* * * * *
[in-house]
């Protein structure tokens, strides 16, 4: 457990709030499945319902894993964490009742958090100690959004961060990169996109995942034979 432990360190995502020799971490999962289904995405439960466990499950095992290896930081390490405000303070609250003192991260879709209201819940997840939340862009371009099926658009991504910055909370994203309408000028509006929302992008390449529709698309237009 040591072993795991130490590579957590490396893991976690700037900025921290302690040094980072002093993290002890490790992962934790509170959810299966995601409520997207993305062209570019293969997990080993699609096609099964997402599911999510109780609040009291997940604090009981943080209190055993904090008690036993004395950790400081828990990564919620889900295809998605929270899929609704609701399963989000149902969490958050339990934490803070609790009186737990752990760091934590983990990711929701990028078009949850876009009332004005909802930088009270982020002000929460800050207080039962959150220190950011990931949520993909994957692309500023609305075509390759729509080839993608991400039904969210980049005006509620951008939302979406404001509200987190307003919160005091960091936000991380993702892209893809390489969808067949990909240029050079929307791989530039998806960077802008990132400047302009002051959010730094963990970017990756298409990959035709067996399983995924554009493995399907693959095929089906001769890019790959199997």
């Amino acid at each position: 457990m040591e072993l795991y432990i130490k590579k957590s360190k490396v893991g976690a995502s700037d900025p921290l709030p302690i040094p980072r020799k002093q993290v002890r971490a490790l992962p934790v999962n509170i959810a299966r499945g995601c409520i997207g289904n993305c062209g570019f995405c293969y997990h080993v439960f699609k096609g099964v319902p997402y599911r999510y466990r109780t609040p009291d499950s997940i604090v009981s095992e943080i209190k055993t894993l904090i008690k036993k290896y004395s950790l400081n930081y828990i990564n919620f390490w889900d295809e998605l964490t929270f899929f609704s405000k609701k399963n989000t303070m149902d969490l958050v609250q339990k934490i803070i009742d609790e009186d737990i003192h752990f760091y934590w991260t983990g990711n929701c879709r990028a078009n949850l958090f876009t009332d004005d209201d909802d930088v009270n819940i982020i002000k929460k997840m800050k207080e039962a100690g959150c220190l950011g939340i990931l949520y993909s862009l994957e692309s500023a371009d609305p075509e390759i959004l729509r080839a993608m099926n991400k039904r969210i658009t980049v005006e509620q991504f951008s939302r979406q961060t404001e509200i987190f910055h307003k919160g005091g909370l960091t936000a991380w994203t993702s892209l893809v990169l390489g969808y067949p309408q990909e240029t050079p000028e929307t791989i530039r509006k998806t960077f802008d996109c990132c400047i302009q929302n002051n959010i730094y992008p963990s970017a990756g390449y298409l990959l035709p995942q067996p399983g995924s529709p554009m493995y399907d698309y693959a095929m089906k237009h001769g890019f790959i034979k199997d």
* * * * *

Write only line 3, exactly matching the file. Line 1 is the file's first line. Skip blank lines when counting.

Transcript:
């Amino acid at each position: 457990m040591e072993l795991y432990i130490k590579k957590s360190k490396v893991g976690a995502s700037d900025p921290l709030p302690i040094p980072r020799k002093q993290v002890r971490a490790l992962p934790v999962n509170i959810a299966r499945g995601c409520i997207g289904n993305c062209g570019f995405c293969y997990h080993v439960f699609k096609g099964v319902p997402y599911r999510y466990r109780t609040p009291d499950s997940i604090v009981s095992e943080i209190k055993t894993l904090i008690k036993k290896y004395s950790l400081n930081y828990i990564n919620f390490w889900d295809e998605l964490t929270f899929f609704s405000k609701k399963n989000t303070m149902d969490l958050v609250q339990k934490i803070i009742d609790e009186d737990i003192h752990f760091y934590w991260t983990g990711n929701c879709r990028a078009n949850l958090f876009t009332d004005d209201d909802d930088v009270n819940i982020i002000k929460k997840m800050k207080e039962a100690g959150c220190l950011g939340i990931l949520y993909s862009l994957e692309s500023a371009d609305p075509e390759i959004l729509r080839a993608m099926n991400k039904r969210i658009t980049v005006e509620q991504f951008s939302r979406q961060t404001e509200i987190f910055h307003k919160g005091g909370l960091t936000a991380w994203t993702s892209l893809v990169l390489g969808y067949p309408q990909e240029t050079p000028e929307t791989i530039r509006k998806t960077f802008d996109c990132c400047i302009q929302n002051n959010i730094y992008p963990s970017a990756g390449y298409l990959l035709p995942q067996p399983g995924s529709p554009m493995y399907d698309y693959a095929m089906k237009h001769g890019f790959i034979k199997d």